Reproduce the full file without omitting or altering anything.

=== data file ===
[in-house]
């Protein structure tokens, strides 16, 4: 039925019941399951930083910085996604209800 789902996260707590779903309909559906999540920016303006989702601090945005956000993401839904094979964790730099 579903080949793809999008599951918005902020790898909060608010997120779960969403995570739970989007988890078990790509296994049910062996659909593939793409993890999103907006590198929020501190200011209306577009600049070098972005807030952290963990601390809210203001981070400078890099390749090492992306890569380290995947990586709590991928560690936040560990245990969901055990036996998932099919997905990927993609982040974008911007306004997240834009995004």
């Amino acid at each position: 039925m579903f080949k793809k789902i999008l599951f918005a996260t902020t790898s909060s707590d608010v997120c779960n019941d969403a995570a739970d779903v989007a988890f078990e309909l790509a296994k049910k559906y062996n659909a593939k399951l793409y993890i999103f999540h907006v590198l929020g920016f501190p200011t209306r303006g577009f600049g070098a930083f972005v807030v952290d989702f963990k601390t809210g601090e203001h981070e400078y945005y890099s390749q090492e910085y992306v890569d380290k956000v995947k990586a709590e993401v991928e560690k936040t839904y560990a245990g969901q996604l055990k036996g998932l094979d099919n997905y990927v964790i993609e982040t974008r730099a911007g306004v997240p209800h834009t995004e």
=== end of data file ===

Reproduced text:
[in-house]
């Protein structure tokens, strides 16, 4: 039925019941399951930083910085996604209800 789902996260707590779903309909559906999540920016303006989702601090945005956000993401839904094979964790730099 579903080949793809999008599951918005902020790898909060608010997120779960969403995570739970989007988890078990790509296994049910062996659909593939793409993890999103907006590198929020501190200011209306577009600049070098972005807030952290963990601390809210203001981070400078890099390749090492992306890569380290995947990586709590991928560690936040560990245990969901055990036996998932099919997905990927993609982040974008911007306004997240834009995004």
């Amino acid at each position: 039925m579903f080949k793809k789902i999008l599951f918005a996260t902020t790898s909060s707590d608010v997120c779960n019941d969403a995570a739970d779903v989007a988890f078990e309909l790509a296994k049910k559906y062996n659909a593939k399951l793409y993890i999103f999540h907006v590198l929020g920016f501190p200011t209306r303006g577009f600049g070098a930083f972005v807030v952290d989702f963990k601390t809210g601090e203001h981070e400078y945005y890099s390749q090492e910085y992306v890569d380290k956000v995947k990586a709590e993401v991928e560690k936040t839904y560990a245990g969901q996604l055990k036996g998932l094979d099919n997905y990927v964790i993609e982040t974008r730099a911007g306004v997240p209800h834009t995004e």